ISTANBUL (Reuters) - Turkey is unlikely to sign any energy deals with Israel for the construction of a gas pipeline to Turkey because of a deepening political rift over Israel’s Gaza offensive, Turkish Energy Minister Taner Yildiz said on Tuesday.
Ties were severely damaged following a deadly raid by Israeli commandoes on a Turkish yacht carrying pro-Palestinian activists defying a Gaza blockade in 2010. But Israeli firms had more recently held fruitful talks with Turkish private companies and energy officials as part of a tentative rapproachment.
However, Israel’s Gaza offensive in July that killed more than 2,000 people undermined those efforts and infuriated President Tayyip Erdogan, who likened Israel’s actions to those of Hitler.
Israel has turned into a potential gas exporter overnight with the discovery of Tamar and Leviathan, two of the largest gas finds in the past decade. Tamar began production in March 2013, and its partners have already signed a number of lucrative deals in Israel.
Talks between the Leviathan consortium and Turkish counterparts have seen slow progress over the last year. A political solution has always been the condition for an ultimate deal.
“For energy projects to proceed, the human tragedy in Gaza will have to be stopped and Israel will have to instate a permanent peace there with all elements,” Minister Yildiz told reporters in Ankara.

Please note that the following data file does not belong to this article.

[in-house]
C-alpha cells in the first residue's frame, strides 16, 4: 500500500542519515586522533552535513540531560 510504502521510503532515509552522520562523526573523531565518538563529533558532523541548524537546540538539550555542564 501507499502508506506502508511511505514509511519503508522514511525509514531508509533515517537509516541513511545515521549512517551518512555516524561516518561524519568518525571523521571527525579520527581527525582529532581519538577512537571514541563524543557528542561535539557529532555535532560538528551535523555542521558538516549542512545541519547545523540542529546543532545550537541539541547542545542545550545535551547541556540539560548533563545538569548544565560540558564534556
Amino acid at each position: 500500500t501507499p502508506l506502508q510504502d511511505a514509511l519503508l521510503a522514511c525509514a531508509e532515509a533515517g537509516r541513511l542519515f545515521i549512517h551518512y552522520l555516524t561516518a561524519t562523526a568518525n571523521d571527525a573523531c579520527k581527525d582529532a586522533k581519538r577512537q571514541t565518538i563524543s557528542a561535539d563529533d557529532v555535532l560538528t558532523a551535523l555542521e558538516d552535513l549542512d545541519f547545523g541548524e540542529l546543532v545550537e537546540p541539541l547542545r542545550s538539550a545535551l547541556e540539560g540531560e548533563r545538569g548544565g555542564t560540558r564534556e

“It is out of question to proceed on any energy project unless a permanent peace is established, with contribution from all sides and with necessary conditions. A human tragedy unfolded (in Gaza), it is all too easily forgotten.”
Turkey was once Israel’s closest strategic ally in the region. But Erdogan has been a strident critic of Israel’s policy on the Palestinians and has been highly critical of the Jewish state since the Gaza hostilities erupted.
Pro-Palestinian sentiment runs high in mostly Sunni Muslim Turkey and protestors have repeatedly taken to the streets in July to demonstrate against Israel’s offensive, prompting Israel to reduce diplomatic presence in Turkey.
The talks between Israel and Turkey have focused on building a 10 billion cubic meter (bcm) sub-sea pipeline at an expected cost of $2.2 billion, giving Israel access to a major emerging market and one of Europe’s biggest power markets by 2023.
Despite the opposition in political and business circles in Turkey, Israeli businessmen are still holding out hope that a deal may be struck in time.
Yitzhak Tshuva, the billionaire owner of Delek Group, the main partner in Leviathan, told Reuters this week that he remained optimistic about a deal being struck with Turkey once the current political chill passes.
“I believe, yes, and I want (an agreement),” he said.
Additional reporting by Tova Cohen in Tel Aviv; Writing by Humeyra Pamuk, editing by Jonny Hogg and Ralph Boulton